Tuesday, 14 June 2011

What we have lost: Bach's St Matthew Passion rendered unperformable?

A recent, very costly, mishap was to leave my iPod on an aeroplane. Sad to say, it was never found. Since it has become an essential working tool, quite apart from being a comfort upon otherwise unbearably crowded railway carriages, I had to bite the bullet and buy another. Memory constraints meant that I had very little music stored on my computer - I shall have to find a way of rectifying that - so I have slowly but surely been selecting recordings and importing them. In most but not all cases, I have tried to stick to one recording per work, which has involved making interesting but difficult choices. Which versions of the Mahler symphonies? I actually managed to stick to one each: for the moment... Which versions of the Beethoven symphonies? In certain cases, I did not manage to stick to one each... As for the greatest musical work of all, and I tend to think the greatest work of art bar none, Bach's St Matthew Passion, I simply could not choose between various performances, all of which, tellingly, were of a certain vintage or older. Below are the opening choruses, which I have found available on Youtube. How can we have allowed this monumental, shattering chorus to be reduced to an out-of-tune, meaningless dance? Do present-day performers never even read the words? And it is not simply a matter of period instruments. Riccardo Chailly, when I heard him conduct the Leipzig Gewandhaus Orchestra, took this very chorus at an unyielding, breakneck tempo I should have found obscene, had I not been near-anaesthetised by my astonishment. Listen, by contrast, to the tempo variations introduced by Willem Mengelberg in his Palm Sunday performance from 1939 (there are a date and place to conjure with...), not at all arbitrary, but responding to the text in what remains perhaps the most vividly dramatic reading of all:

Or to Otto Klemperer, whose magisterial, terrifying, yet plain-spoken pageant does not rely upon such adjustments, but which proves every bit as responsive to words and music:

Or to Wilhelm Furtwängler's seething, searing, metaphysical drama, not only presaging but perhaps going beyond Tristan und Isolde:

Or, finally, to Karl Richter, whose conception is so clearly, overwhelmingly founded in a profound theological understanding of the work:

And then think of what we must endure today. As Theodor Adorno, writing in the aftermath of the Bach anniversary year 1950, unforgettably put it, 'Bach's devotees' might 'say Bach,' but they 'mean Telemann'. The situation is if anything even worse today, for the devotees no longer seem even to mean Telemann, preferring a bizarre freak-show to would-be restoration of the merely generic German Baroque. Now, more than ever, we need to recognise, in Adorno's words again, that 'the difference between what is past and what is present … is not absolute. One can only understand Schoenberg if one understands Bach; one can only understand Bach if one understands Schoenberg.' And, indeed, to say the same of subsequent composers. Thank goodness, then, for recordings...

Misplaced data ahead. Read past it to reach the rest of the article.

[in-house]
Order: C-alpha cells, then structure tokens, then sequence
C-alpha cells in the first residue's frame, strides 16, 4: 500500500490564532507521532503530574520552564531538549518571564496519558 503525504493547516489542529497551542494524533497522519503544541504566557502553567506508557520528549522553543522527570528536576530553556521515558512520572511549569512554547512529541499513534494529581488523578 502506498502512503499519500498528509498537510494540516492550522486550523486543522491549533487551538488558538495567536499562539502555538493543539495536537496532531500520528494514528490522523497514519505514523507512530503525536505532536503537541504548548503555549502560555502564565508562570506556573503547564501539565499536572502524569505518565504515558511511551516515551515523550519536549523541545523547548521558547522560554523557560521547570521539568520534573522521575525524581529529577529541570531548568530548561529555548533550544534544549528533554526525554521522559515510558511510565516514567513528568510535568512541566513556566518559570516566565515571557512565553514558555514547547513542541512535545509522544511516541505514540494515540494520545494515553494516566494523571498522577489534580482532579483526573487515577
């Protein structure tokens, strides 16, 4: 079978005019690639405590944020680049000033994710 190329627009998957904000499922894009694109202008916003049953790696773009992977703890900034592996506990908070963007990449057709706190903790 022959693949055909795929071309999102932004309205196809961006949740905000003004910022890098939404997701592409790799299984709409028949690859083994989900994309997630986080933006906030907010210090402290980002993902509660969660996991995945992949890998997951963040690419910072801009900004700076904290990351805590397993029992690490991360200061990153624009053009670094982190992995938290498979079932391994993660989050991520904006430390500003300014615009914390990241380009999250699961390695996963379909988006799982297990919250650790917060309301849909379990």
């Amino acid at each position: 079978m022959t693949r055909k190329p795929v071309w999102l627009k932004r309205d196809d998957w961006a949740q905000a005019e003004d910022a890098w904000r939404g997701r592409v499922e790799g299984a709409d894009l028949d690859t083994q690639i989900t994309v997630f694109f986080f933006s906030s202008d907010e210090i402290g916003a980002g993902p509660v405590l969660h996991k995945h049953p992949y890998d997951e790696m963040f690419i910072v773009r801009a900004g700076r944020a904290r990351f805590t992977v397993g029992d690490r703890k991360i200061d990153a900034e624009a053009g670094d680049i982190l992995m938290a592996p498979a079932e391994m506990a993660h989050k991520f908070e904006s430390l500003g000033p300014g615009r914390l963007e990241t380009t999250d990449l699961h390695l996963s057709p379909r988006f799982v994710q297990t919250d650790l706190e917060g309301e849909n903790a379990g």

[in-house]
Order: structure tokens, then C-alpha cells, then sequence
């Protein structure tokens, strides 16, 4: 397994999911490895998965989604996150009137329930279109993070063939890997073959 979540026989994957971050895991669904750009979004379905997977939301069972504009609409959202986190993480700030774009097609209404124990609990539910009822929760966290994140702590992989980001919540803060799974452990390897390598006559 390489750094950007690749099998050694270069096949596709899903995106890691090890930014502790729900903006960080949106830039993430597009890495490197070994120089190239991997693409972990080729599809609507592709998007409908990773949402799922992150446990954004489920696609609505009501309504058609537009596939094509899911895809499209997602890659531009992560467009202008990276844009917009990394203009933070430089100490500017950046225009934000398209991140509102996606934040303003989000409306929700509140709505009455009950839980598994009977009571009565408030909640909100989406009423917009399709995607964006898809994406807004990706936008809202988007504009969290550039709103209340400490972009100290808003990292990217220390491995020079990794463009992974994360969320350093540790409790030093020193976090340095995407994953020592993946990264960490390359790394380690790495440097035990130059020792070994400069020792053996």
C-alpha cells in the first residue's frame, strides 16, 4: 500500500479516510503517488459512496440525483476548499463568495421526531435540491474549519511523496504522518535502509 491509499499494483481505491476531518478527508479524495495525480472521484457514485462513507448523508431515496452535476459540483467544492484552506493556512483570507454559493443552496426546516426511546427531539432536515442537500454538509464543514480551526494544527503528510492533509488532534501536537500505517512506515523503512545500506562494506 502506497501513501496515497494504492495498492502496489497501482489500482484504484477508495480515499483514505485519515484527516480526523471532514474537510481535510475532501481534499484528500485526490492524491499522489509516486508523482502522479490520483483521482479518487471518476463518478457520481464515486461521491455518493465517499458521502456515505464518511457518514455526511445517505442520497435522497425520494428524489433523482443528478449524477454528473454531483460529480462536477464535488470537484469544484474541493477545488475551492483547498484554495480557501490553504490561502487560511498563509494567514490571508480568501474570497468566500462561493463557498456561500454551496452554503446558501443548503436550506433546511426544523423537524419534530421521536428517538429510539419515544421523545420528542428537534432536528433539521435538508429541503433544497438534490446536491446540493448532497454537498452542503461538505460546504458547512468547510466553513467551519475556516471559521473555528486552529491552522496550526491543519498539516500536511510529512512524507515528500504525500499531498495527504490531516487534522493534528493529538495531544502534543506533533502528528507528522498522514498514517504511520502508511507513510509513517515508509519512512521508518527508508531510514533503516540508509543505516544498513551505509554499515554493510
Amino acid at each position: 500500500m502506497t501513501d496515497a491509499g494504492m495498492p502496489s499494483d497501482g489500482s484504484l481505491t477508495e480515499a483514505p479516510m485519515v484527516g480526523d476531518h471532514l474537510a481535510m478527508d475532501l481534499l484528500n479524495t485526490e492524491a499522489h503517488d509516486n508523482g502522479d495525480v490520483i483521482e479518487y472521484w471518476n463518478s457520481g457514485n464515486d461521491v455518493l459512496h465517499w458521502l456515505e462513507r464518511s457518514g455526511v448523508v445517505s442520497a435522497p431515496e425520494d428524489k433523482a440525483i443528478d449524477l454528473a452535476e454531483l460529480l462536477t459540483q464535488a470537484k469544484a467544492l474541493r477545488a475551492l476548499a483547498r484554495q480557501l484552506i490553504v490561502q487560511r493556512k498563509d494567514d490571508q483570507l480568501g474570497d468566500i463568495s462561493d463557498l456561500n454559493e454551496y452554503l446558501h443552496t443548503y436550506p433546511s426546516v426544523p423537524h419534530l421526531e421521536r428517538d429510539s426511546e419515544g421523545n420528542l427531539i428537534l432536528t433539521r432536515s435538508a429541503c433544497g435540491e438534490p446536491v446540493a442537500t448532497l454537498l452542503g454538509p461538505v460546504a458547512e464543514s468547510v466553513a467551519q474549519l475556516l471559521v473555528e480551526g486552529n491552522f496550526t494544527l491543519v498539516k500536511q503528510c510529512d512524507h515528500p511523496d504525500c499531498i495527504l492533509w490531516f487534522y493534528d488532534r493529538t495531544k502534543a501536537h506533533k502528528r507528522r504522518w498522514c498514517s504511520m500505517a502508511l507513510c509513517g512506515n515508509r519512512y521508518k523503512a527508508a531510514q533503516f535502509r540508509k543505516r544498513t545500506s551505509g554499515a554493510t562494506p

For more on Adorno, Furtwängler, and Bach, and some of the unsavoury roots of the 'authentic' movement, click here.


zumaro said...

The plodding gait of the Klemperer performance is one of my earliest musical memories, but I can't say it is a good memory. Definitely overwhelming, but not in any positive way - this is more a fantasia on Bach's ideas than a proper execution of the music. No loss at all as far as I am concerned for this kind of slow motion 'profundity'. Give me the music as Bach intended, at the dance like pace it should proceed - the drama and spirituality is quite evident without the applique religiosity.

Mark Berry said...

Thank you for your comment, zumaro. I was wondering: what evidence do you have for Bach's 'intention', if indeed he had one?

As for the speed of Klemperer's performance, it seems to me that that is something of a red herring. The greatness of his musical vision is not dependent upon how long it takes: a fine performance might be quicker; it might even be slower. Musically, though, there is as keen a grasp of Bach's harmonic rhythm - something which seems to pass by most contemporary conductors of his music - as of Beethoven's or Mahler's. When it comes to religiosity, though, I think that is not something one associates with Klemperer either as man or musician, his outlook owing a great deal to earlier-twentieth-century 'Neue Sachlichkeit'.

'Execution', moreover, is an interesting word to use. This may or may not have been your intention, but to me it implies a contrast with 'performance', still more with 'interpretation'. It is what Stravinsky often insisted upon in his broadsides against interpretation. For me, those performing Bach's music should be far more than executants, 'proper' or otherwise. (I should say the same for Stravinsky's music too, by the way.)

Anonymous said...

Interesting article. I'm in my mid-twenties and I've grown up hearing and singing in oratorio performances conducted by people like Robert King, Christopher Hogwood and Edward Higginbottom, only recently discovering earlier traditions (I started with Munchinger's wonderful Christmas Oratorio).

I think it's a shame to write off the current trends in Bach performance entirely, just as it is to discard the interpretations that these great musicians produced. There is a great deal of first rate HIP music-making, the best of which can make you feel that you now understand the music for the first time (Ivan Fischer is always worth a listen, for example); however there do seem to be too many sloppy and/or insipid baroque concerts, conducted by people who are employed on the basis of having written a thesis on trills or bowing.